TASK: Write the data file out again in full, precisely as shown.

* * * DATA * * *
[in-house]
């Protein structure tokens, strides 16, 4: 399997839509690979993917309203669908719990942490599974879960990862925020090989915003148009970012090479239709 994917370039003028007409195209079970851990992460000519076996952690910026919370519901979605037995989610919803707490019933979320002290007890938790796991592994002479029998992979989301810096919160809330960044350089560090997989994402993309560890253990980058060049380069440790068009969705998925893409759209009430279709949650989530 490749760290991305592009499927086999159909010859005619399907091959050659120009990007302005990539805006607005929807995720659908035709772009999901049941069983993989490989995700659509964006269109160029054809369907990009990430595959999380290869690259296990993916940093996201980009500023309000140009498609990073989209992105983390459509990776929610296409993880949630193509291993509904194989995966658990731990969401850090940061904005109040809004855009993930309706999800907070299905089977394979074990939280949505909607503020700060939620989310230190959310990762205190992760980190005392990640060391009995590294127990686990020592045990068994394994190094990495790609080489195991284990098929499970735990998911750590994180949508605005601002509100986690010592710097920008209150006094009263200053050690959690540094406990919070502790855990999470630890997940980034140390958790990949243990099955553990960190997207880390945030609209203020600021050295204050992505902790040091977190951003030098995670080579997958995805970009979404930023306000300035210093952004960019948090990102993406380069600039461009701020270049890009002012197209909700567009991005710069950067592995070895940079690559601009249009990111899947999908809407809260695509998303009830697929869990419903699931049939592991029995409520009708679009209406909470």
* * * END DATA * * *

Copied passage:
[in-house]
């Protein structure tokens, strides 16, 4: 399997839509690979993917309203669908719990942490599974879960990862925020090989915003148009970012090479239709 994917370039003028007409195209079970851990992460000519076996952690910026919370519901979605037995989610919803707490019933979320002290007890938790796991592994002479029998992979989301810096919160809330960044350089560090997989994402993309560890253990980058060049380069440790068009969705998925893409759209009430279709949650989530 490749760290991305592009499927086999159909010859005619399907091959050659120009990007302005990539805006607005929807995720659908035709772009999901049941069983993989490989995700659509964006269109160029054809369907990009990430595959999380290869690259296990993916940093996201980009500023309000140009498609990073989209992105983390459509990776929610296409993880949630193509291993509904194989995966658990731990969401850090940061904005109040809004855009993930309706999800907070299905089977394979074990939280949505909607503020700060939620989310230190959310990762205190992760980190005392990640060391009995590294127990686990020592045990068994394994190094990495790609080489195991284990098929499970735990998911750590994180949508605005601002509100986690010592710097920008209150006094009263200053050690959690540094406990919070502790855990999470630890997940980034140390958790990949243990099955553990960190997207880390945030609209203020600021050295204050992505902790040091977190951003030098995670080579997958995805970009979404930023306000300035210093952004960019948090990102993406380069600039461009701020270049890009002012197209909700567009991005710069950067592995070895940079690559601009249009990111899947999908809407809260695509998303009830697929869990419903699931049939592991029995409520009708679009209406909470």